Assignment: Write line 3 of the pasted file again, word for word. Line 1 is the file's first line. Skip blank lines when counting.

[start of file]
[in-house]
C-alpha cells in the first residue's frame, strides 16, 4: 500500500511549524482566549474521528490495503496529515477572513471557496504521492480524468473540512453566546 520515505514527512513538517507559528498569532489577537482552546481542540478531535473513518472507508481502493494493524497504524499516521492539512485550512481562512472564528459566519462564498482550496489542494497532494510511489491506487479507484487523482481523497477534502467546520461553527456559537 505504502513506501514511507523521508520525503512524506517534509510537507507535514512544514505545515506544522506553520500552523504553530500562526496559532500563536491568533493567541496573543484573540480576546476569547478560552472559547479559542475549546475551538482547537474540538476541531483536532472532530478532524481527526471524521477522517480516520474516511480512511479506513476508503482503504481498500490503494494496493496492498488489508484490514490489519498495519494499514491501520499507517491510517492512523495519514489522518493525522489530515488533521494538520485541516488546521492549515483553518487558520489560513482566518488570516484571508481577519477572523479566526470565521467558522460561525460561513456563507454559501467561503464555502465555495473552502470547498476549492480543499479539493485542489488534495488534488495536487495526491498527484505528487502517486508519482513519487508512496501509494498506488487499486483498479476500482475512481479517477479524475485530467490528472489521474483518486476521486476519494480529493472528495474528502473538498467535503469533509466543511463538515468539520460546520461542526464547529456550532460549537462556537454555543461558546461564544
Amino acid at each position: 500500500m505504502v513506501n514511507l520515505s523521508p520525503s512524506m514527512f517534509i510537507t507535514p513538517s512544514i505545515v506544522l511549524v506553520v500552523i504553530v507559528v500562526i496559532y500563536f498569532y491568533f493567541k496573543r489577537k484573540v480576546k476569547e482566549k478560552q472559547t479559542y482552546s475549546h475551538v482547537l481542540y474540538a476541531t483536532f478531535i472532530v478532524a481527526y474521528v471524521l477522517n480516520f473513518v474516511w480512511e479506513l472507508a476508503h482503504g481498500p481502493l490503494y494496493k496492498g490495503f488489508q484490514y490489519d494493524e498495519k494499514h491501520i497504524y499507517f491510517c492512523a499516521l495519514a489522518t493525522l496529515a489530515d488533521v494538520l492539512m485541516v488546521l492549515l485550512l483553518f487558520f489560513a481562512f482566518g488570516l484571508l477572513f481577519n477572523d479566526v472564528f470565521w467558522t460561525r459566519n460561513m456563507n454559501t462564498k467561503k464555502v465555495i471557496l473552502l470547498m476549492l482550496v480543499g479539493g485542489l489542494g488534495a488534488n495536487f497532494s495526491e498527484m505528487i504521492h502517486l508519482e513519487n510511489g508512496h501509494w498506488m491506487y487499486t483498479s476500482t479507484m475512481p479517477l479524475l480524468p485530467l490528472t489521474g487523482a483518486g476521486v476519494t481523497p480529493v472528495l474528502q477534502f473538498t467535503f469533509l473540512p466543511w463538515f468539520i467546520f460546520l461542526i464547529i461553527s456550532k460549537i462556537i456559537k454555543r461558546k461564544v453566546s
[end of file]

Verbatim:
Amino acid at each position: 500500500m505504502v513506501n514511507l520515505s523521508p520525503s512524506m514527512f517534509i510537507t507535514p513538517s512544514i505545515v506544522l511549524v506553520v500552523i504553530v507559528v500562526i496559532y500563536f498569532y491568533f493567541k496573543r489577537k484573540v480576546k476569547e482566549k478560552q472559547t479559542y482552546s475549546h475551538v482547537l481542540y474540538a476541531t483536532f478531535i472532530v478532524a481527526y474521528v471524521l477522517n480516520f473513518v474516511w480512511e479506513l472507508a476508503h482503504g481498500p481502493l490503494y494496493k496492498g490495503f488489508q484490514y490489519d494493524e498495519k494499514h491501520i497504524y499507517f491510517c492512523a499516521l495519514a489522518t493525522l496529515a489530515d488533521v494538520l492539512m485541516v488546521l492549515l485550512l483553518f487558520f489560513a481562512f482566518g488570516l484571508l477572513f481577519n477572523d479566526v472564528f470565521w467558522t460561525r459566519n460561513m456563507n454559501t462564498k467561503k464555502v465555495i471557496l473552502l470547498m476549492l482550496v480543499g479539493g485542489l489542494g488534495a488534488n495536487f497532494s495526491e498527484m505528487i504521492h502517486l508519482e513519487n510511489g508512496h501509494w498506488m491506487y487499486t483498479s476500482t479507484m475512481p479517477l479524475l480524468p485530467l490528472t489521474g487523482a483518486g476521486v476519494t481523497p480529493v472528495l474528502q477534502f473538498t467535503f469533509l473540512p466543511w463538515f468539520i467546520f460546520l461542526i464547529i461553527s456550532k460549537i462556537i456559537k454555543r461558546k461564544v453566546s